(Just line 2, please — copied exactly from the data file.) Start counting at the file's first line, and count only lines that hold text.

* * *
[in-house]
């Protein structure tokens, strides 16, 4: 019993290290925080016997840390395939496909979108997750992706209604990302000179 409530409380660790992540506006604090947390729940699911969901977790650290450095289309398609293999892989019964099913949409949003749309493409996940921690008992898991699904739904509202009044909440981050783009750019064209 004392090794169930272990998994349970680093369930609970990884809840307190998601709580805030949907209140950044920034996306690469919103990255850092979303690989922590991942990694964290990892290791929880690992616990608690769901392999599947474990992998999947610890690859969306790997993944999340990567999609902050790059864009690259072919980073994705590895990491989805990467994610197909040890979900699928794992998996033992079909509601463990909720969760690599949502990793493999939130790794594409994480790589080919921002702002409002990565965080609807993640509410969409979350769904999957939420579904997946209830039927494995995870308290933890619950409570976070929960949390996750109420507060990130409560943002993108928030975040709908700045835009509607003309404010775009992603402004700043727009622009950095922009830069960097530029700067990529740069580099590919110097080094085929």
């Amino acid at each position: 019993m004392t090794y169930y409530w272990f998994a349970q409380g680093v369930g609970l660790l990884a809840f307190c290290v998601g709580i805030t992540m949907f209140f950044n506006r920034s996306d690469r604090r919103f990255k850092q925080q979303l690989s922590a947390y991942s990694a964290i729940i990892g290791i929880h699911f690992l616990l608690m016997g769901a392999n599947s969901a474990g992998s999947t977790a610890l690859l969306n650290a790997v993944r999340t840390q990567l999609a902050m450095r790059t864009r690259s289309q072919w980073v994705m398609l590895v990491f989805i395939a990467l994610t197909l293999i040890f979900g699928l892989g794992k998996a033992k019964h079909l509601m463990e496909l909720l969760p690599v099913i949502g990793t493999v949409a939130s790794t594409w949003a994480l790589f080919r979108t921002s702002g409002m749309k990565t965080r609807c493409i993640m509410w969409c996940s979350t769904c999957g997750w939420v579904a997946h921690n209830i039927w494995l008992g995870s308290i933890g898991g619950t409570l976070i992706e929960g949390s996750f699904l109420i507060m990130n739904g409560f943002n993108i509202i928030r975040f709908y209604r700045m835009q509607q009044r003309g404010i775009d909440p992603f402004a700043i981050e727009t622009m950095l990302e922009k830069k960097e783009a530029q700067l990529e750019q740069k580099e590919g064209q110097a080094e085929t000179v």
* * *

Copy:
């Protein structure tokens, strides 16, 4: 019993290290925080016997840390395939496909979108997750992706209604990302000179 409530409380660790992540506006604090947390729940699911969901977790650290450095289309398609293999892989019964099913949409949003749309493409996940921690008992898991699904739904509202009044909440981050783009750019064209 004392090794169930272990998994349970680093369930609970990884809840307190998601709580805030949907209140950044920034996306690469919103990255850092979303690989922590991942990694964290990892290791929880690992616990608690769901392999599947474990992998999947610890690859969306790997993944999340990567999609902050790059864009690259072919980073994705590895990491989805990467994610197909040890979900699928794992998996033992079909509601463990909720969760690599949502990793493999939130790794594409994480790589080919921002702002409002990565965080609807993640509410969409979350769904999957939420579904997946209830039927494995995870308290933890619950409570976070929960949390996750109420507060990130409560943002993108928030975040709908700045835009509607003309404010775009992603402004700043727009622009950095922009830069960097530029700067990529740069580099590919110097080094085929």